School financial aid offerings are a crucial part of deciding where to attend: the average cost of attending a public universities exceeds $20,000, private universities are broaching $50,000 per year. without a comprehensive financial aid package, you could easily incur thousands of dollars in debt each year. Financial assistance is not created equal, and, can vary greatly based on both federal and private resources available to the student and the school.
Maximizing financial aid can increase free money, reduce required family contributions, and otherwise lower the cost of attending their preferred school.
Types of Aid Found in Financial Aid Packages
Free money, such as government aid, scholarships, grants, and fellowships lower borrowing needs and do not require repayment.
Subsidized loans save money because the government pays the interest while your child attends college. Universities award subsidized federal loans based on financial need and established loan limits.
Unsubsidized loans accumulate or capitalize interest during the years of attendance which will add hundreds of dollars in the balance before repayment begins. Federal and private lenders offer these loans to both undergraduate and graduate students. Repayment can begin immediately or after leaving school.
Four Ways to Improve Your Financial Aid Package
Learn About the University Appeals Process
After reviewing the award letter, which lays out the proposed financial assistance available, you can accept, reject, or appeal any of the assistance offered. The appeals process takes time and comes with strict deadlines. However, the process can result in an improved financial aid award letter.
The first step in appealing a decision is contacting the financial aid office or scouring the school’s website to learn the process of filing an appeal.
Financial assistance falls under two categories: Need-based and merit-based.
Need-Based: The focus of a need-based appeal is your current financial circumstances. The financial aid formula considers the family’s previous year's income and current assets for both the parent and the dependent student. The process typically begins with the financial aid office.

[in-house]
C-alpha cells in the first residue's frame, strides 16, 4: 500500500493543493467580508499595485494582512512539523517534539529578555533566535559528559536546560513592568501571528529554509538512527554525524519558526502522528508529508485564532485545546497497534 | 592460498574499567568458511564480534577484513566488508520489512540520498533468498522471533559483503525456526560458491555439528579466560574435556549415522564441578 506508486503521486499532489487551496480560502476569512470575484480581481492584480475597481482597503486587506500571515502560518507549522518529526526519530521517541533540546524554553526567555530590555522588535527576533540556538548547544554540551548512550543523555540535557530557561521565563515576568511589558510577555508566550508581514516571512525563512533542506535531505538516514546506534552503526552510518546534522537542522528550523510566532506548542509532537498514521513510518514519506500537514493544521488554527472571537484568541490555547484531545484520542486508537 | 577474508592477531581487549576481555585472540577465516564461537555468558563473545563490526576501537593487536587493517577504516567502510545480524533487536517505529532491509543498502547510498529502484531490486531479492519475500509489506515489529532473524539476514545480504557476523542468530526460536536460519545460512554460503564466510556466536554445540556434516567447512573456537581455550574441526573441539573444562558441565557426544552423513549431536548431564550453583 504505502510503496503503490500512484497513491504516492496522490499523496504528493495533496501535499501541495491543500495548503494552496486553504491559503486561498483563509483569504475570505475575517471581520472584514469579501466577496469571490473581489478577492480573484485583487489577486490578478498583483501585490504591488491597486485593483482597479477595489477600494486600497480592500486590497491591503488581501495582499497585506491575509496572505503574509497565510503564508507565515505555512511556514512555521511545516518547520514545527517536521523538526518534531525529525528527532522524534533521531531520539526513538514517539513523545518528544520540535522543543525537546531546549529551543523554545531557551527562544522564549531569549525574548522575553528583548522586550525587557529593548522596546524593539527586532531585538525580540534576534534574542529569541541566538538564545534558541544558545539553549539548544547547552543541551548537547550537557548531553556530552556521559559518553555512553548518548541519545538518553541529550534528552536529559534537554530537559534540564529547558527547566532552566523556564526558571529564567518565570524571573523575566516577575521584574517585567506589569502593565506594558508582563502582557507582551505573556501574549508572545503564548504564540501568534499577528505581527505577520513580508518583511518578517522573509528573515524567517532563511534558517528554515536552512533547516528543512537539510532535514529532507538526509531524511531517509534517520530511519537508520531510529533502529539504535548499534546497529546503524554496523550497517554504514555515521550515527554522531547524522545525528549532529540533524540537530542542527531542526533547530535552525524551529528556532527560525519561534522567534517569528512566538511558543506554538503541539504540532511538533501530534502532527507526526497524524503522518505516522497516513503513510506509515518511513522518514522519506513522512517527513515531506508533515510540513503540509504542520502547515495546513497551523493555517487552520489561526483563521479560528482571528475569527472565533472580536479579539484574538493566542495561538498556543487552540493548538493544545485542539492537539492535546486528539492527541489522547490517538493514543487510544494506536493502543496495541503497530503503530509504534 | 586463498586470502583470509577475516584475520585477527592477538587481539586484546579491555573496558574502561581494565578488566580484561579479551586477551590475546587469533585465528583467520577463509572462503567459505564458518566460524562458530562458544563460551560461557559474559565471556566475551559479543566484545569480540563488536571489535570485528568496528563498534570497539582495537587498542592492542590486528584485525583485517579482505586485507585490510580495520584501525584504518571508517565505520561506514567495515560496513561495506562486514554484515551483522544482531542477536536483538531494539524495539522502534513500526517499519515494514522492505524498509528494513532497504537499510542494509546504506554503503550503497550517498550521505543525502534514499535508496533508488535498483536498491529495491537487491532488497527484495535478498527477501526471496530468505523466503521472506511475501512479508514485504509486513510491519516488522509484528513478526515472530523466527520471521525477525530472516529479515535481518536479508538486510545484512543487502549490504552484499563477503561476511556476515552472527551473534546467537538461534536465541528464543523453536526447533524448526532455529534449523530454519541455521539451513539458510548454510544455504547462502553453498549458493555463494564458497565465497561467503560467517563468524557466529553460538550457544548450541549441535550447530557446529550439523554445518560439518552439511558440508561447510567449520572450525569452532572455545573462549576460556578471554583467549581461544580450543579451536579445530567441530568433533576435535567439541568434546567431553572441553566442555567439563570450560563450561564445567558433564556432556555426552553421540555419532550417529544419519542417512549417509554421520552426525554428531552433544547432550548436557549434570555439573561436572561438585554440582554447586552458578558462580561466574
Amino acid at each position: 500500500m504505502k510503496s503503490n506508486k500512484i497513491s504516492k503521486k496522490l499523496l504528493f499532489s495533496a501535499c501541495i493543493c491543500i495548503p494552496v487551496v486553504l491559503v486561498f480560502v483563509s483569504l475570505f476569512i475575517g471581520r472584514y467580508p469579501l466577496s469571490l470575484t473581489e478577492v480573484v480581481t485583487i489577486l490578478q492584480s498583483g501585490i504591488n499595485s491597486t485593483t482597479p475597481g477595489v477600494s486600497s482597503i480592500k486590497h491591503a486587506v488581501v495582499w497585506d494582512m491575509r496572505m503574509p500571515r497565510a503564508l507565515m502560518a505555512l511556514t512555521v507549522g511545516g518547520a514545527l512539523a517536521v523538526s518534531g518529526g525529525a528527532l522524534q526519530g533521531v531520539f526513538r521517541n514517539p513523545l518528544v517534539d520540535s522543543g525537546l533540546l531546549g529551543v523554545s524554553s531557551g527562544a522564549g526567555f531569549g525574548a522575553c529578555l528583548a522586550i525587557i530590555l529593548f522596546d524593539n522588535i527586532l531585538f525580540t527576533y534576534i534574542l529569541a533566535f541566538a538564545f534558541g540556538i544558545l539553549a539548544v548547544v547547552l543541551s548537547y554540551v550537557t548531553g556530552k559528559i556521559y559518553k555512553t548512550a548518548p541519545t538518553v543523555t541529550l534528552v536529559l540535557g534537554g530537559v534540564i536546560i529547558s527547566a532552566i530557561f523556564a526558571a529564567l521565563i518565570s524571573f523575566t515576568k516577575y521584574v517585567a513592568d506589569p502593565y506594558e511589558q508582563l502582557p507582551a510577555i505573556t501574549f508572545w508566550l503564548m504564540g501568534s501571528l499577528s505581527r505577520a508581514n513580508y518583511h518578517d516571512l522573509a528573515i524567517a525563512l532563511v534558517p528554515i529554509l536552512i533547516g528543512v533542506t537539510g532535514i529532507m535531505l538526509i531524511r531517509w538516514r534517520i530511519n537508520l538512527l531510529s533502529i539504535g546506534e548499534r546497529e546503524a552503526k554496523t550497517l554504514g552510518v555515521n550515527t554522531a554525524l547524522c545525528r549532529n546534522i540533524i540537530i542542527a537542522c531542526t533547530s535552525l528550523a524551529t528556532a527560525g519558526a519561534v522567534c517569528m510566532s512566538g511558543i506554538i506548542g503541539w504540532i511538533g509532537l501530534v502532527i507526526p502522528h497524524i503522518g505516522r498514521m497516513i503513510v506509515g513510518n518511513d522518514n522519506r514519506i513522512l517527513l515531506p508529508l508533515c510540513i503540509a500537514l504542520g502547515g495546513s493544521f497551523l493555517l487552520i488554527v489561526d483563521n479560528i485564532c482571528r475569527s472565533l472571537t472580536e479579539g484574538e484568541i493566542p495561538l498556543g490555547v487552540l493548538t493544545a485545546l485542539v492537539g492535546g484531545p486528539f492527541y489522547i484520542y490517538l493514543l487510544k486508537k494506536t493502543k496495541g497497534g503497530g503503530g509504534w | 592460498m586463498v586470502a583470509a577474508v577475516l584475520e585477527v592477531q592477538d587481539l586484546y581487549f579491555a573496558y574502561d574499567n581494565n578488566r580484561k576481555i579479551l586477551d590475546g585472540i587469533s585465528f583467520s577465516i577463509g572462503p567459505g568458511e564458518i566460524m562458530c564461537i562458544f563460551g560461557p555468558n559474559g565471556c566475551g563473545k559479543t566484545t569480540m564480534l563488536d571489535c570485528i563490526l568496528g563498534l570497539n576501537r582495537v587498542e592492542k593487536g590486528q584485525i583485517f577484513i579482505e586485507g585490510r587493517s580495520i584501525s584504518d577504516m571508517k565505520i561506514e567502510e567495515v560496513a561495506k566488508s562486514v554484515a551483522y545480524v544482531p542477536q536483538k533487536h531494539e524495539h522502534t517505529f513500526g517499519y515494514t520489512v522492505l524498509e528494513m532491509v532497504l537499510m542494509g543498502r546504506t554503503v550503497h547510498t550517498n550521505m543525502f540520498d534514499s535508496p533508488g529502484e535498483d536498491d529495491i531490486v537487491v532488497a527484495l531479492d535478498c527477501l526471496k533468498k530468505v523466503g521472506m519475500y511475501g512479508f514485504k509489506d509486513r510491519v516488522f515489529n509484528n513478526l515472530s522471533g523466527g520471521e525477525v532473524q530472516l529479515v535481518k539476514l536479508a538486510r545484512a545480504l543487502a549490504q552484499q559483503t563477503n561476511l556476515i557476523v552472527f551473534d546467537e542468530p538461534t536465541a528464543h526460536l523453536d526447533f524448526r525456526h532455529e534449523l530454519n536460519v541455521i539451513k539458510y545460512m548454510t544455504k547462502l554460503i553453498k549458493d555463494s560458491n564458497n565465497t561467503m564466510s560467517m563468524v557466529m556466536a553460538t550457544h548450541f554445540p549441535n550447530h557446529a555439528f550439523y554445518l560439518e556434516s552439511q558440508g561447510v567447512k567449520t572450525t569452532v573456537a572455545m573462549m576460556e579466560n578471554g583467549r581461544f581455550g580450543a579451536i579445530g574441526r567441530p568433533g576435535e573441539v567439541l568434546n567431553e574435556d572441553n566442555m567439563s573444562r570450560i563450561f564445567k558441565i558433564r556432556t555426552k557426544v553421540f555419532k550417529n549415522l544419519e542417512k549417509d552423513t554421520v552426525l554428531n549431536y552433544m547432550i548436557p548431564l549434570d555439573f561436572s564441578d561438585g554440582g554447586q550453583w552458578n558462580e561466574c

A change in financial circumstances is a common reason for an appeal. In addition, schools may have other resources and a separate application process for private aid, which can increase need-based assistance. A competing institution offering a stronger package can also provide leverage.
Merit-Based: The focus of a merit-based appeal is your child’s skills. Valuable attributes can include academic, athletic, musical, or other merits, which could qualify for additional assistance in the form of scholarships, grants, or fellowships. The process typically begins with the admissions office. An appeal for both need and merit may require two separate processes.
How to Win an Appeal
Typically, you must submit the appeal in writing. Specifically state the reasons you should qualify for additional assistance: An error in the FASFA form, a change in circumstances, or a personal hardship are common reasons a school might reconsider the initial award letter.
Include specific facts, dates, and relevant information to provide the financial aid or admissions office with a better understanding of your financial hardship or merits. For example, claims such as unemployment, high medical bills, or a better competing offer, should include evidence to support the claim.
Strategically Title Assets
The FASFA form considers non-retirement assets held in both the child’s and the parent’s name, in households with an adjusted gross income (AGI) over $50,000. For dependent students, the formula calculates 20% of account balances titled in the child’s name and only 5.64% of assets in the parent’s name to establish the expected family contribution (EFC).
Strategically titling assets might include moving accounts out of the child’s name before college begins. The more assets your child owns, the higher out of pocket costs you can expect to pay. Accounts might include certificates of deposit, savings accounts, checking accounts, and savings bonds. Custodial accounts such as UGMA and UTMA fall under student assets, where 529s typically fall under parental assets. A tax or financial advisor can help you develop the best strategy.
Avoid Mistakes When Completing the FAFSA
Federal assistance begins with the FASFA, and simple mistakes could delay the process. Given that most schools offer help based on a “first come, first serve” policy, delays can cost you money. Apply early. You can complete the FASFA with estimated income and then update the form with the exact numbers after filing your taxes.
Additional Forms of Importance
The FAFSA form regulates federal aid, but, it is not the only avenue to receive the free funds for college. Universities often have their own application for private and school-specific aid. Scholarships tend to have an independent application process, which can include both merit and need-based help.
For instance, educational institutions may offer the CSS Financial Aid Profile form, which provides aid from sources other than the federal government. Aid can come from different departments, alumni groups, or foundations linked to the school.
The financial aid office can help you apply for assistance through other avenues beyond the federal programs to increase your access to free money for college.
Taking proactive measures can ensure you receive the highest awards for free money available before borrowing money for college. While earning a college degree is an expensive venture, there are ways to reduce the cost of attending the school of your choice.